Her symphony and song,

To such a deep delight 'twould win me,
That with music loud and long,
I would build that dome in air,
That sunny dome! those caves of ice!
And all who heard should see them there,
And all should cry, Beware! Beware!
His flashing eyes, his floating hair !
Weave a circle round him thrice,
And close your eyes with holy dread,
For he on honey-dew hath fed,
And drank the milk of Paradise.

Such punishments, I said, were due
To natures deepliest staind with sin :
For aye entempesting anew
Th’unfathomable hell within,
The horror of their deeds to view,
To know and loath, yet wish and do!
Such griefs with such men well agree,
But wherefore, wherefore fall on me?
To be beloved is all I need,
And whom I love, I love indeed.





ERE on my bed my limbs I lay,
It hath not been my use to pray
With moving lips or bended knees;
But silently, by slow degrees,
My spirit I to love compose,
In humble trust mine eyelids close,
With reverential resignation,
No wish conceived, no thought expressid !
Only a sense of supplication,
A sense o'er all my soul imprest
That I am weak, yet not unblest,
Since in me, round me, everywhere,
Eternal Strength and Wisdom are.

Facile credo, plures esse Naturas invisibiles quam visibiles in rerum universitate. Sed horum omnium familiam quis nobis enarrabit ? et gradus et cognationes et discrimina et singulorum munera ? Quid agunt ? quæ loca habitant ? Harum rerum notitiam semper ambivit ingenium humanum, nunquam attigit. Juval, interea, non diffiteor, quandoque in animo, tanquam in tabulâ, majoris et melioris mundi imaginem contemplari : ne mens assuefacta hodiernæ vitæ minutiis se contrahat nimis, et lota subsidat in pusillas cogitationes. Sed veritati interea invigilandum est, modusque servandus, ut certa ab incer. tis, diem a nocle, distinguamus.-T. BURNET: Archaol. Phil.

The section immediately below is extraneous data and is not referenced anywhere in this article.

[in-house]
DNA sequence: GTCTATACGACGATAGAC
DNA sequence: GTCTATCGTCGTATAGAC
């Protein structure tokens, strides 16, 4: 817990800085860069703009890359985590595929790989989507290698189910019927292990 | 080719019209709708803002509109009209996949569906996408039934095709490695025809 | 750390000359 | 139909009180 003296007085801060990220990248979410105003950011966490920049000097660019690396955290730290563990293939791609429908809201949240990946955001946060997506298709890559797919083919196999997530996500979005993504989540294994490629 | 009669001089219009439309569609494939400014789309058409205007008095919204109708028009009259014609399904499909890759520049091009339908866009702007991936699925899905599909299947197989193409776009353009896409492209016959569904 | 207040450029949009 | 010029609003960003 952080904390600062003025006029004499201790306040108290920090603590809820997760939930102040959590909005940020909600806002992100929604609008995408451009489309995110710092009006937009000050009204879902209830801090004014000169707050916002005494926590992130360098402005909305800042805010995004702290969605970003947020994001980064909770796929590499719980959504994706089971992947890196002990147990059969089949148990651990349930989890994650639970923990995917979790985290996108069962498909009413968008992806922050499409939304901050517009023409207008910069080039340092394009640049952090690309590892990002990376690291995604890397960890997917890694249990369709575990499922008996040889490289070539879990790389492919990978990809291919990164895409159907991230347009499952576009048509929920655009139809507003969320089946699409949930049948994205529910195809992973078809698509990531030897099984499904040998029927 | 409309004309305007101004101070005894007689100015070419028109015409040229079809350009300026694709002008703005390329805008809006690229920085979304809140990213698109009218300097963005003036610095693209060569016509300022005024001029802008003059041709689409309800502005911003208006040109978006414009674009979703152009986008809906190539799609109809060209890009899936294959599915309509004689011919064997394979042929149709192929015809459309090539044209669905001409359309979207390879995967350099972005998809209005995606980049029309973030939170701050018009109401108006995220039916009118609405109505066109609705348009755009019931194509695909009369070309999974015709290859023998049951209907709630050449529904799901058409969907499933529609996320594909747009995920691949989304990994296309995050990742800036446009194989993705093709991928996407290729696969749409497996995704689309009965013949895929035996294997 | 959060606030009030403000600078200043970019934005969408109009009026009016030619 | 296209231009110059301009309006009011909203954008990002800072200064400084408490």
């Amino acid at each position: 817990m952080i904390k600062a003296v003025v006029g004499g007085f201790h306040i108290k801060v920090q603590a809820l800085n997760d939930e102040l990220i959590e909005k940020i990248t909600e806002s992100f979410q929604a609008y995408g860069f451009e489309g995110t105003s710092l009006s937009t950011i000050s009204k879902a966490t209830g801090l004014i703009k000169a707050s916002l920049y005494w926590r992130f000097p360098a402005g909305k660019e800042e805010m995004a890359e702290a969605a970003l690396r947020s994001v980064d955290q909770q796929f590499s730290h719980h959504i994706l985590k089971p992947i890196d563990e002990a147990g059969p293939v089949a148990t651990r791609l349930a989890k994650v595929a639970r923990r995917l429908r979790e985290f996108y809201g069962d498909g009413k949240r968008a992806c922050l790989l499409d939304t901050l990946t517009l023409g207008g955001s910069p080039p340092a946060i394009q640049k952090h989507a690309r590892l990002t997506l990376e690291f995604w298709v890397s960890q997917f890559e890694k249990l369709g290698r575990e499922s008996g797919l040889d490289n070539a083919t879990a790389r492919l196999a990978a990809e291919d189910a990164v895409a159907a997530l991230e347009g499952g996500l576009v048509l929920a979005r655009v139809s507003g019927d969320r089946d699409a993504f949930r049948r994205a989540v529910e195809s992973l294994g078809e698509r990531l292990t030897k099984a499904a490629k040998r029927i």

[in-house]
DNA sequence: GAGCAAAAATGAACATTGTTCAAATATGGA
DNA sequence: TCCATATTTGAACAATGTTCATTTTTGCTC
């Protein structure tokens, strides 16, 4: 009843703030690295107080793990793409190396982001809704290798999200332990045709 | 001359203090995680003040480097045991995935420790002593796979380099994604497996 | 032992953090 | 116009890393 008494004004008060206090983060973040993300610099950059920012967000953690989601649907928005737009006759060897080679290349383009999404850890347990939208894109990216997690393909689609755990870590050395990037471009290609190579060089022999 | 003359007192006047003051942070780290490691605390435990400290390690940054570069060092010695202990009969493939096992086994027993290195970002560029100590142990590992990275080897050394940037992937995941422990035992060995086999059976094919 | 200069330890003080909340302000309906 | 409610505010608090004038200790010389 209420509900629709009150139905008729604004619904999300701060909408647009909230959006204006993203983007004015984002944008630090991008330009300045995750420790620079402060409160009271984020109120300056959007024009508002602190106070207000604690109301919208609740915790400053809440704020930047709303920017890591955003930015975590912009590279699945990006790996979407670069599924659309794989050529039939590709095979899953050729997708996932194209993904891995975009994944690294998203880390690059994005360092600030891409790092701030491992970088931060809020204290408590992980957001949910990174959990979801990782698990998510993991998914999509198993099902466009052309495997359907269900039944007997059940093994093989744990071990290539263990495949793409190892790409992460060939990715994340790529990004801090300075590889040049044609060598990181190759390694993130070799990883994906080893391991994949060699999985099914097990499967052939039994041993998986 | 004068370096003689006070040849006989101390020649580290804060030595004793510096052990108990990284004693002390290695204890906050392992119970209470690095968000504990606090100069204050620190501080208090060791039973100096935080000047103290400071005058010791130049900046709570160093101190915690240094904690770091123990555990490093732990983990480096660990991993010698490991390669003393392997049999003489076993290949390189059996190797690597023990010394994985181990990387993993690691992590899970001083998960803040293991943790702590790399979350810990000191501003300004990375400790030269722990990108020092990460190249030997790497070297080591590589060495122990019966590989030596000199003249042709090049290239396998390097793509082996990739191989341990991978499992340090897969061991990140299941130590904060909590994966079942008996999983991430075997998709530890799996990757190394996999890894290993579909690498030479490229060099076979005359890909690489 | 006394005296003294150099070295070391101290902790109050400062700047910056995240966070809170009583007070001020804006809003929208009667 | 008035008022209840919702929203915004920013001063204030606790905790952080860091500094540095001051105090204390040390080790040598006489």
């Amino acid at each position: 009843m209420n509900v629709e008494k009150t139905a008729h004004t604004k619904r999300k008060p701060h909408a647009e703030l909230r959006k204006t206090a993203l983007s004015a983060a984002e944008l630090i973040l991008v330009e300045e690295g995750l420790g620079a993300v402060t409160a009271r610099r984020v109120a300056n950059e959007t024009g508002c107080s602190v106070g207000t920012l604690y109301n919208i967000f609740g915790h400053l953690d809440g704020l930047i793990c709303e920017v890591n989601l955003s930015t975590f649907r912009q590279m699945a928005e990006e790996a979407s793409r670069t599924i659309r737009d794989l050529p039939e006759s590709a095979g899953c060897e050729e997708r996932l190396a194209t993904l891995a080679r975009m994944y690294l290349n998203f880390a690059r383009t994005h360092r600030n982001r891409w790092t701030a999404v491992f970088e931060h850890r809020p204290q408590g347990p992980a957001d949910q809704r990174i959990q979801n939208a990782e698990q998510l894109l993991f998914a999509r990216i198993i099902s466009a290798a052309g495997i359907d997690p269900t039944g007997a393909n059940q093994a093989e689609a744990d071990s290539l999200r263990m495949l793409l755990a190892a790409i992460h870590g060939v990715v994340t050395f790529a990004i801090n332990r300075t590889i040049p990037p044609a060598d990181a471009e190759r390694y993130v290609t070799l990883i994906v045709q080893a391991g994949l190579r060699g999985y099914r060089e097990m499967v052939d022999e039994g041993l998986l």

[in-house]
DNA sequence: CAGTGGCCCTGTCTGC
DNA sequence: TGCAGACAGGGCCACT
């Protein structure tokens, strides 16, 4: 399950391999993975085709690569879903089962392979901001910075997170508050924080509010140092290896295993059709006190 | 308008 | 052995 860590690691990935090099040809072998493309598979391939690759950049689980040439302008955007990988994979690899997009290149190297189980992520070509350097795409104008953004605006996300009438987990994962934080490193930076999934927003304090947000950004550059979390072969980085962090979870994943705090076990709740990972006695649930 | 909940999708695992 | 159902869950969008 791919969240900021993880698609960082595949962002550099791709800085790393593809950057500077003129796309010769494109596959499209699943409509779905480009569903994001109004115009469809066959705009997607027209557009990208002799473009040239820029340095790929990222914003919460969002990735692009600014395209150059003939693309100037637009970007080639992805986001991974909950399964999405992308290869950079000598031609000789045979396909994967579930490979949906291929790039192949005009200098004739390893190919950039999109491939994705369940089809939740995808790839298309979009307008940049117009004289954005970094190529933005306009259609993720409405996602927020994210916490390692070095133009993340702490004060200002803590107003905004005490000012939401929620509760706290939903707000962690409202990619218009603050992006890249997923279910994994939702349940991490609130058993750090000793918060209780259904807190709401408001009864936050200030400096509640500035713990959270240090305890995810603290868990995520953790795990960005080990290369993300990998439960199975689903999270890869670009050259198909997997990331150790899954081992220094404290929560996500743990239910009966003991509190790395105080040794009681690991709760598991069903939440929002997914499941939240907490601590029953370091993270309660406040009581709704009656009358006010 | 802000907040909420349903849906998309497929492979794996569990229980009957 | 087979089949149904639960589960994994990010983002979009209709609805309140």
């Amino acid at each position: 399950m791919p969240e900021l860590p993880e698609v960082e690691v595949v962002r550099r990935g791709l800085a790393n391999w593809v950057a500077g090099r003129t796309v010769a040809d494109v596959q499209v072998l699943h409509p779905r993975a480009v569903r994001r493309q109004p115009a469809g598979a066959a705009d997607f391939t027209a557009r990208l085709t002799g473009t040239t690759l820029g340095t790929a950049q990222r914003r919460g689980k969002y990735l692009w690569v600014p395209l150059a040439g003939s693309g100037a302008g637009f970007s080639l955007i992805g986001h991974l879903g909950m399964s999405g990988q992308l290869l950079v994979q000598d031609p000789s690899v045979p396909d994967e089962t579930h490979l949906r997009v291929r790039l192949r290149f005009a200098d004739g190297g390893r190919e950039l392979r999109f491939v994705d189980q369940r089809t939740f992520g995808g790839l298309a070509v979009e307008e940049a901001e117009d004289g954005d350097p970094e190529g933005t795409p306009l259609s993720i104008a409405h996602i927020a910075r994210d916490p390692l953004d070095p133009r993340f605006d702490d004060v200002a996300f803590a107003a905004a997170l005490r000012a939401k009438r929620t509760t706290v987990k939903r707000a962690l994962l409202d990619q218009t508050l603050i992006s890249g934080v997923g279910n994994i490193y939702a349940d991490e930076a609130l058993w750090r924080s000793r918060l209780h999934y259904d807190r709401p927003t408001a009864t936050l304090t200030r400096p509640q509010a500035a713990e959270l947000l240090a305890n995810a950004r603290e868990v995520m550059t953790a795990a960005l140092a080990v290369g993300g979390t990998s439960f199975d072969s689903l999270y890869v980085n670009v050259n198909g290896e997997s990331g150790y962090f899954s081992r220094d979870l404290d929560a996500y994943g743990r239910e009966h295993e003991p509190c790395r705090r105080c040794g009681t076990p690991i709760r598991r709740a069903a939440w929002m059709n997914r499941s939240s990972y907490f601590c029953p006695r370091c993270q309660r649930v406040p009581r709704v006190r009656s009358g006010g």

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But yesternight I pray'd aloud
In anguish and in agony,
Up-starting from the fiendish crowd
Of shapes and thoughts that tortured me:
A lurid light, a trampling throng,
Sense of intolerable wrong,
And whom I scorn'd, those only strong!
Thirst of revenge, the powerless will
Still baffled, and yet burning still !
Desire with loathing strangely mix'd,
On wild or hateful objects fix'd.
Fantastic passions ! maddening brawl!
And shame and terror over all!
Deeds to be hid which were not hid,
Which all confused I could not know,
Whether I suffer'd, or I did :
For all seemd guilt, remorse, or wo,
My own or others', still the same
Life-stifling fear, soul-stifling shame.
So two nights pass'd: the night's dismay
Sadden'd and stunn'd the coming day.
Sleep, the wide blessing, seem'd to me
Distemper's worst calamity.
The third night, when my own loud scream
Had waked me from the fiendish dream,
O’ercome with sufferings strange and wild,
I wept as I had been a child;
And having thus by tears subdued
My anguish to a milder mood,